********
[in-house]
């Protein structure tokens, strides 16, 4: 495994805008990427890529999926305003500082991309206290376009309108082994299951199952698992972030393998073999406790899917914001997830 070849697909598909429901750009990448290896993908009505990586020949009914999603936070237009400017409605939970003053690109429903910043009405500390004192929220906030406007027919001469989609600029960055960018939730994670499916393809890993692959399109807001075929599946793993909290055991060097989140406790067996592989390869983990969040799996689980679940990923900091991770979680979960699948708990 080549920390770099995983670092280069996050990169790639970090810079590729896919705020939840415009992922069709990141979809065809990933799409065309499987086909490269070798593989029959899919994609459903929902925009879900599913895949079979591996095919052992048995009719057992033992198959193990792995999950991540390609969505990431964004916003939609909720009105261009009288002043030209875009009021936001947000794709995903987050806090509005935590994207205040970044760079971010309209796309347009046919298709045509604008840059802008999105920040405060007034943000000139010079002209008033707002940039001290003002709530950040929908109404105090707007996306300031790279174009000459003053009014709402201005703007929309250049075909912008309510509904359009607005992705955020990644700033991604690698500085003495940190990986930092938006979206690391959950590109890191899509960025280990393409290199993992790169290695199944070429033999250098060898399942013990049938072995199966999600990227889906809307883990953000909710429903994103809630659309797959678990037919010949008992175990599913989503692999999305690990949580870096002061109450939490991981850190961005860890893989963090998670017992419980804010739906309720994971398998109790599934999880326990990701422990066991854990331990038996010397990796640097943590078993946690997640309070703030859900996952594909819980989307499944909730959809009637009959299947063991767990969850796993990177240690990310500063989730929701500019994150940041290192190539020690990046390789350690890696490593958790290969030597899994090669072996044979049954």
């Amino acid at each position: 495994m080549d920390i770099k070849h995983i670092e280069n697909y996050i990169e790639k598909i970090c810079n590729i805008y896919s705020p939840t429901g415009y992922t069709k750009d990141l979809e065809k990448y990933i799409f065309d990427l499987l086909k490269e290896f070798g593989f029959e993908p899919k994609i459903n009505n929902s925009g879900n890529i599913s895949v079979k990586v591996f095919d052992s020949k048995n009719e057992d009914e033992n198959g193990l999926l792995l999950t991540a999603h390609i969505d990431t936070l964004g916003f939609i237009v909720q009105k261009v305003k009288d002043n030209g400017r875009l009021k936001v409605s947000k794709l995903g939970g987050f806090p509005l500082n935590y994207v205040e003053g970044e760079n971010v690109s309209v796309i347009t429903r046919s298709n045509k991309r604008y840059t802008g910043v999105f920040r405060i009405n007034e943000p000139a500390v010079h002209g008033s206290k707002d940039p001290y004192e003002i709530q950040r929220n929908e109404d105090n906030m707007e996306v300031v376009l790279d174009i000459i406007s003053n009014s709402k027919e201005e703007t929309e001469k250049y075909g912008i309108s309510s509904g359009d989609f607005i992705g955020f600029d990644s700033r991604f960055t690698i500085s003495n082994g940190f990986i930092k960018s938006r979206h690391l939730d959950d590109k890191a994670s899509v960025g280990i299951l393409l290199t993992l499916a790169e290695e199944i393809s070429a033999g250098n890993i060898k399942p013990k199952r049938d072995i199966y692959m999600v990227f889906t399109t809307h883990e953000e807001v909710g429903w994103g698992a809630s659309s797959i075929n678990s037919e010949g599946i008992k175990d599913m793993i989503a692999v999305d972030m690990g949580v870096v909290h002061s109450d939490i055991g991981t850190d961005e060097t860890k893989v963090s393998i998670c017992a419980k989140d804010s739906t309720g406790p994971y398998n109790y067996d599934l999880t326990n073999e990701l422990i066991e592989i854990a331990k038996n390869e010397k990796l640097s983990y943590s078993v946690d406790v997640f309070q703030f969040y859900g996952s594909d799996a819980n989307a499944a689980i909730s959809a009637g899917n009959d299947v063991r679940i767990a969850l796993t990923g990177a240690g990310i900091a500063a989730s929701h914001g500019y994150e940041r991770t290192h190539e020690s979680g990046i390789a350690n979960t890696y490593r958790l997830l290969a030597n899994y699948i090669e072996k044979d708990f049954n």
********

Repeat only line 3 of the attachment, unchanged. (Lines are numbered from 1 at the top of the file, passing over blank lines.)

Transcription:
């Amino acid at each position: 495994m080549d920390i770099k070849h995983i670092e280069n697909y996050i990169e790639k598909i970090c810079n590729i805008y896919s705020p939840t429901g415009y992922t069709k750009d990141l979809e065809k990448y990933i799409f065309d990427l499987l086909k490269e290896f070798g593989f029959e993908p899919k994609i459903n009505n929902s925009g879900n890529i599913s895949v079979k990586v591996f095919d052992s020949k048995n009719e057992d009914e033992n198959g193990l999926l792995l999950t991540a999603h390609i969505d990431t936070l964004g916003f939609i237009v909720q009105k261009v305003k009288d002043n030209g400017r875009l009021k936001v409605s947000k794709l995903g939970g987050f806090p509005l500082n935590y994207v205040e003053g970044e760079n971010v690109s309209v796309i347009t429903r046919s298709n045509k991309r604008y840059t802008g910043v999105f920040r405060i009405n007034e943000p000139a500390v010079h002209g008033s206290k707002d940039p001290y004192e003002i709530q950040r929220n929908e109404d105090n906030m707007e996306v300031v376009l790279d174009i000459i406007s003053n009014s709402k027919e201005e703007t929309e001469k250049y075909g912008i309108s309510s509904g359009d989609f607005i992705g955020f600029d990644s700033r991604f960055t690698i500085s003495n082994g940190f990986i930092k960018s938006r979206h690391l939730d959950d590109k890191a994670s899509v960025g280990i299951l393409l290199t993992l499916a790169e290695e199944i393809s070429a033999g250098n890993i060898k399942p013990k199952r049938d072995i199966y692959m999600v990227f889906t399109t809307h883990e953000e807001v909710g429903w994103g698992a809630s659309s797959i075929n678990s037919e010949g599946i008992k175990d599913m793993i989503a692999v999305d972030m690990g949580v870096v909290h002061s109450d939490i055991g991981t850190d961005e060097t860890k893989v963090s393998i998670c017992a419980k989140d804010s739906t309720g406790p994971y398998n109790y067996d599934l999880t326990n073999e990701l422990i066991e592989i854990a331990k038996n390869e010397k990796l640097s983990y943590s078993v946690d406790v997640f309070q703030f969040y859900g996952s594909d799996a819980n989307a499944a689980i909730s959809a009637g899917n009959d299947v063991r679940i767990a969850l796993t990923g990177a240690g990310i900091a500063a989730s929701h914001g500019y994150e940041r991770t290192h190539e020690s979680g990046i390789a350690n979960t890696y490593r958790l997830l290969a030597n899994y699948i090669e072996k044979d708990f049954n």